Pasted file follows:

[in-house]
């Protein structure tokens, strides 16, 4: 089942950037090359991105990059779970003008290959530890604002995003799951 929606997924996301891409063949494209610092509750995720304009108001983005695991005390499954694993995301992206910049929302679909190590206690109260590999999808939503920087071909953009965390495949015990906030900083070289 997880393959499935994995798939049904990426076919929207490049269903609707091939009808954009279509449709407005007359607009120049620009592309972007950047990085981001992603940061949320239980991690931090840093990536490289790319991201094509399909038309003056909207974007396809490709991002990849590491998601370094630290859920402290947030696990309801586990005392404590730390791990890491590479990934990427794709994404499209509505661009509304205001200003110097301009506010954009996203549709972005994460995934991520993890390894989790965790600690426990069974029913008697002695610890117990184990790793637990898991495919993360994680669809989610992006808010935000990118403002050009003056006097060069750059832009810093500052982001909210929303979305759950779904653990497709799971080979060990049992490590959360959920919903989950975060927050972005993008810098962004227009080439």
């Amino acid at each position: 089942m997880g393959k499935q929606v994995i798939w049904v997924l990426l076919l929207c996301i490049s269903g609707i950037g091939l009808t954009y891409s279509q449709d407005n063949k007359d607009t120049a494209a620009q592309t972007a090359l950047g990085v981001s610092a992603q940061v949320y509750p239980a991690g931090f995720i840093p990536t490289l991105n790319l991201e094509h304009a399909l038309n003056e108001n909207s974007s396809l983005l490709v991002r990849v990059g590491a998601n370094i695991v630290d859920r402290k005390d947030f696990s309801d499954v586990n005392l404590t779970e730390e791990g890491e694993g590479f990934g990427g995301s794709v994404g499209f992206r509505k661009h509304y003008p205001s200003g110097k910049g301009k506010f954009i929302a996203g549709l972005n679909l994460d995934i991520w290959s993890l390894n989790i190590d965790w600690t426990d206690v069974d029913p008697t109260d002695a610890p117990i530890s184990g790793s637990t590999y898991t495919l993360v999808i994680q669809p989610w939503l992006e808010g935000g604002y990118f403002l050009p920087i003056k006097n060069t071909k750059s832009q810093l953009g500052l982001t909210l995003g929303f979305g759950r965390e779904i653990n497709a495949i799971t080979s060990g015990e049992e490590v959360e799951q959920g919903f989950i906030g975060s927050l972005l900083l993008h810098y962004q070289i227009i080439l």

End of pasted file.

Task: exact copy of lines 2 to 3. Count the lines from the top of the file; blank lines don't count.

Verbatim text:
């Protein structure tokens, strides 16, 4: 089942950037090359991105990059779970003008290959530890604002995003799951 929606997924996301891409063949494209610092509750995720304009108001983005695991005390499954694993995301992206910049929302679909190590206690109260590999999808939503920087071909953009965390495949015990906030900083070289 997880393959499935994995798939049904990426076919929207490049269903609707091939009808954009279509449709407005007359607009120049620009592309972007950047990085981001992603940061949320239980991690931090840093990536490289790319991201094509399909038309003056909207974007396809490709991002990849590491998601370094630290859920402290947030696990309801586990005392404590730390791990890491590479990934990427794709994404499209509505661009509304205001200003110097301009506010954009996203549709972005994460995934991520993890390894989790965790600690426990069974029913008697002695610890117990184990790793637990898991495919993360994680669809989610992006808010935000990118403002050009003056006097060069750059832009810093500052982001909210929303979305759950779904653990497709799971080979060990049992490590959360959920919903989950975060927050972005993008810098962004227009080439």
């Amino acid at each position: 089942m997880g393959k499935q929606v994995i798939w049904v997924l990426l076919l929207c996301i490049s269903g609707i950037g091939l009808t954009y891409s279509q449709d407005n063949k007359d607009t120049a494209a620009q592309t972007a090359l950047g990085v981001s610092a992603q940061v949320y509750p239980a991690g931090f995720i840093p990536t490289l991105n790319l991201e094509h304009a399909l038309n003056e108001n909207s974007s396809l983005l490709v991002r990849v990059g590491a998601n370094i695991v630290d859920r402290k005390d947030f696990s309801d499954v586990n005392l404590t779970e730390e791990g890491e694993g590479f990934g990427g995301s794709v994404g499209f992206r509505k661009h509304y003008p205001s200003g110097k910049g301009k506010f954009i929302a996203g549709l972005n679909l994460d995934i991520w290959s993890l390894n989790i190590d965790w600690t426990d206690v069974d029913p008697t109260d002695a610890p117990i530890s184990g790793s637990t590999y898991t495919l993360v999808i994680q669809p989610w939503l992006e808010g935000g604002y990118f403002l050009p920087i003056k006097n060069t071909k750059s832009q810093l953009g500052l982001t909210l995003g929303f979305g759950r965390e779904i653990n497709a495949i799971t080979s060990g015990e049992e490590v959360e799951q959920g919903f989950i906030g975060s927050l972005l900083l993008h810098y962004q070289i227009i080439l």